Other classifications like on-site and off-site systems for sanitation are also explained. As per the guide, off-site technologies remove feaces from the vicinity of the toilet. The components of a these systems and the permutations and combinations that can be created, are also explained.
Treatment options for feacal sludge are also discussed in this chapter; a table provides the type of process its mode of operation and the residual matter from this process. Processes like physical screening, biochemical processes like aerobic and anaerobic digestion find mention here. Importantly the chapter suggests the kind of technology most suitable for different types of habitation and the problems that can be faced are also highlighted.
Part C: Framework for decision making
This forms the most important part of the guide as it provides a logical process for technology selection and the service delivery options based on local conditions. The guide states that there are five stages to making a decision about sanitation.
This begins with a survey of settlements and services, the next is a consultation that includes needs assessment, this stage results in the identification of technologies around which costs can be developed, and finally the community reaches a consensus on the option.
The guide explains each stage thoroughly pointing out what kind of information needs to be gathered. Things like, space, water availability, type of housing are key in this stage. The use of informal interviews, transect walks to get local perspective and to analyze the causes of problems are also suggested in these stages. The guide also suggests methods to organise consultation which include interviews, questionnaires etc for this particular stage.
Identifying appropriate technologies, which forms the third stage enables the elimination of technologies depending on their technical viability. Questions such as whether wastewater can be disposed on site, how does the demand for reuse influence the choice of technology, etc help streamline choices.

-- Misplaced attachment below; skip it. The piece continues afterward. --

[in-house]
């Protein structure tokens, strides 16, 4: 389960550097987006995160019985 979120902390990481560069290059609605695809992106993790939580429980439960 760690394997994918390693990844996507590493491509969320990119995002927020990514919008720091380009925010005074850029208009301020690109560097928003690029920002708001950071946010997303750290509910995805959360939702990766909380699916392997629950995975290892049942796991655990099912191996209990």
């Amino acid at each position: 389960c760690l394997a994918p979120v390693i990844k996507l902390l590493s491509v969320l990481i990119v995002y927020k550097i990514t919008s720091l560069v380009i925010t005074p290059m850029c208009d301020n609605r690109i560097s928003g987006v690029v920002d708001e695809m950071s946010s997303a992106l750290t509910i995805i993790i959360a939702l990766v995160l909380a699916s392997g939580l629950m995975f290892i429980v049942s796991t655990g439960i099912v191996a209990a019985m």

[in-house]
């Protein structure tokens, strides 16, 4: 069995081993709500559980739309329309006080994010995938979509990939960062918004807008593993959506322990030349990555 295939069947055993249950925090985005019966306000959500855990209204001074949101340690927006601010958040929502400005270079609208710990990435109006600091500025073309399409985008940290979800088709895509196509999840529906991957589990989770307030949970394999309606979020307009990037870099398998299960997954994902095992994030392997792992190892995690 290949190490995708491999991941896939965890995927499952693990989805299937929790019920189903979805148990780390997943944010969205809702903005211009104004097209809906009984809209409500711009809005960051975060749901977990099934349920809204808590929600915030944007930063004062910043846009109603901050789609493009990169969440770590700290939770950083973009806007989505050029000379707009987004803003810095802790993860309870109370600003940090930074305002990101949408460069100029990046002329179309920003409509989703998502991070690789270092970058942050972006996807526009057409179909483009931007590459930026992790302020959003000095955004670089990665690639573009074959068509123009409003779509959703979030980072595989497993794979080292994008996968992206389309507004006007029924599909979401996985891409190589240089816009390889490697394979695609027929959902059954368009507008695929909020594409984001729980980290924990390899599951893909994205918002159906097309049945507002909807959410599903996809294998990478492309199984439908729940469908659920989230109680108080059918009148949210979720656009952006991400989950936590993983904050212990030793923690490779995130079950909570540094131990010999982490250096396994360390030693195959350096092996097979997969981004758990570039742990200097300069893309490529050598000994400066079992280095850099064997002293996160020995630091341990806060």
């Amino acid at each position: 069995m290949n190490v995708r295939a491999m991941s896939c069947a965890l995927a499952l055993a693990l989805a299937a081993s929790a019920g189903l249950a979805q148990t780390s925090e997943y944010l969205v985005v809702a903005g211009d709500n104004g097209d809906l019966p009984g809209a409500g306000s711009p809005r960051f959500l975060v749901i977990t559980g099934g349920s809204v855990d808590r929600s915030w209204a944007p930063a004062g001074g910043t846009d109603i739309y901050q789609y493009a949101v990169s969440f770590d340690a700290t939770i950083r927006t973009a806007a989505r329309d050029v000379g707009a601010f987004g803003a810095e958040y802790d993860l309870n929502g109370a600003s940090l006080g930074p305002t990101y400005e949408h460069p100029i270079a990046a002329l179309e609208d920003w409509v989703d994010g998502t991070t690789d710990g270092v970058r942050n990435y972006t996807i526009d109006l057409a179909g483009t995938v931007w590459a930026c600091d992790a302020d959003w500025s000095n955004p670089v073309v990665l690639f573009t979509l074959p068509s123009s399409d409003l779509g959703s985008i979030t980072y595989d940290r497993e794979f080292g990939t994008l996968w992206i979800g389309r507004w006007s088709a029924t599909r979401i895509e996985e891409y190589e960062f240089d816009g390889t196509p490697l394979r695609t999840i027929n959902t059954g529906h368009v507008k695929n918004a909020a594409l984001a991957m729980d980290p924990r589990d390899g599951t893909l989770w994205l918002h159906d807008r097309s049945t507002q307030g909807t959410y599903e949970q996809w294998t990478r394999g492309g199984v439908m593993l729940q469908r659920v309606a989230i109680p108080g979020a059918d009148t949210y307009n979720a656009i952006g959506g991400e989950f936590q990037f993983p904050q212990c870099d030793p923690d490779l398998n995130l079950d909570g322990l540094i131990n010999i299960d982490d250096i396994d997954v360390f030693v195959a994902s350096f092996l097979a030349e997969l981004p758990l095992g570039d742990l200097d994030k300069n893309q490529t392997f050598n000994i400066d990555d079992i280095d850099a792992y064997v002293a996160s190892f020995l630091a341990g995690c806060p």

Also the relationship between water use and disposal option needs to be looked as this would decide the quantity of black water generated the guide explains. Other issues that affect choice of technology include soil type, topography, waste water characteristics, level of treatment of wastewater required etc. The costs are broken down into capital costs and operational and maintenance costs. The guide explains that these are influenced by sources of funding and revenue potential besides other influences.
The fifth stage which is reaching a consensus on the sanitation technology is the final stage in choosing a technology for sanitation. The outcomes from the first four stages are presented to the community and explaninations given whereever necessary. The guide states that this last stage is infact a continuation of Stage 2 and once again needs good facilitation as public meetings amongst stakeholder would need to be held.
The guide states that the outcome of this stage is the community having sufficient clarity and consensus on the preferred option which can enable the municipality to design an implementation process that addresses their needs successfully.
Part D: Toolkit
The final part of the guide is a tool kit which provides basic technical information on various sanitation technologies, a list of tools for participatory communication, points to be looked at when determining costs of technological options and institutional options for operation and maintenance of these sanitation facilities. This kit provides more meat in a guide that is full of valuable information.